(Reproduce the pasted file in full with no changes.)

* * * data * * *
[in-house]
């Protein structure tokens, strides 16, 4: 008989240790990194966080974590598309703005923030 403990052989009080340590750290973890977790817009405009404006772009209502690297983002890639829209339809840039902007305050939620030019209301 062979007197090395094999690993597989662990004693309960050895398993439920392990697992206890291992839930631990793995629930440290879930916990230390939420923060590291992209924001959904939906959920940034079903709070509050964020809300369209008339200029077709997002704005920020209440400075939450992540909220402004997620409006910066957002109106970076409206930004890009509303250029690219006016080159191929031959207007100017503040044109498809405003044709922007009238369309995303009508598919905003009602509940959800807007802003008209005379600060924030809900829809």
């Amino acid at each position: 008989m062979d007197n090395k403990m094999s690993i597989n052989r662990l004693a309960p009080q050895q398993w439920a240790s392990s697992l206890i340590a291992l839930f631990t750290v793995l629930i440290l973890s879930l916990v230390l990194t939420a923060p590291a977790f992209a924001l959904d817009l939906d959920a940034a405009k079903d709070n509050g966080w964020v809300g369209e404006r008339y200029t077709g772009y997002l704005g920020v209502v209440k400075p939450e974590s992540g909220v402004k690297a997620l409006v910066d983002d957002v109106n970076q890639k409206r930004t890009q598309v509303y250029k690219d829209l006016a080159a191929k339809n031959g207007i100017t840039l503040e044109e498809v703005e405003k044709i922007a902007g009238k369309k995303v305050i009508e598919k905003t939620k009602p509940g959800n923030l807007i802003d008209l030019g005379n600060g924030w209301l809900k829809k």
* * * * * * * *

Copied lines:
[in-house]
């Protein structure tokens, strides 16, 4: 008989240790990194966080974590598309703005923030 403990052989009080340590750290973890977790817009405009404006772009209502690297983002890639829209339809840039902007305050939620030019209301 062979007197090395094999690993597989662990004693309960050895398993439920392990697992206890291992839930631990793995629930440290879930916990230390939420923060590291992209924001959904939906959920940034079903709070509050964020809300369209008339200029077709997002704005920020209440400075939450992540909220402004997620409006910066957002109106970076409206930004890009509303250029690219006016080159191929031959207007100017503040044109498809405003044709922007009238369309995303009508598919905003009602509940959800807007802003008209005379600060924030809900829809």
């Amino acid at each position: 008989m062979d007197n090395k403990m094999s690993i597989n052989r662990l004693a309960p009080q050895q398993w439920a240790s392990s697992l206890i340590a291992l839930f631990t750290v793995l629930i440290l973890s879930l916990v230390l990194t939420a923060p590291a977790f992209a924001l959904d817009l939906d959920a940034a405009k079903d709070n509050g966080w964020v809300g369209e404006r008339y200029t077709g772009y997002l704005g920020v209502v209440k400075p939450e974590s992540g909220v402004k690297a997620l409006v910066d983002d957002v109106n970076q890639k409206r930004t890009q598309v509303y250029k690219d829209l006016a080159a191929k339809n031959g207007i100017t840039l503040e044109e498809v703005e405003k044709i922007a902007g009238k369309k995303v305050i009508e598919k905003t939620k009602p509940g959800n923030l807007i802003d008209l030019g005379n600060g924030w209301l809900k829809k």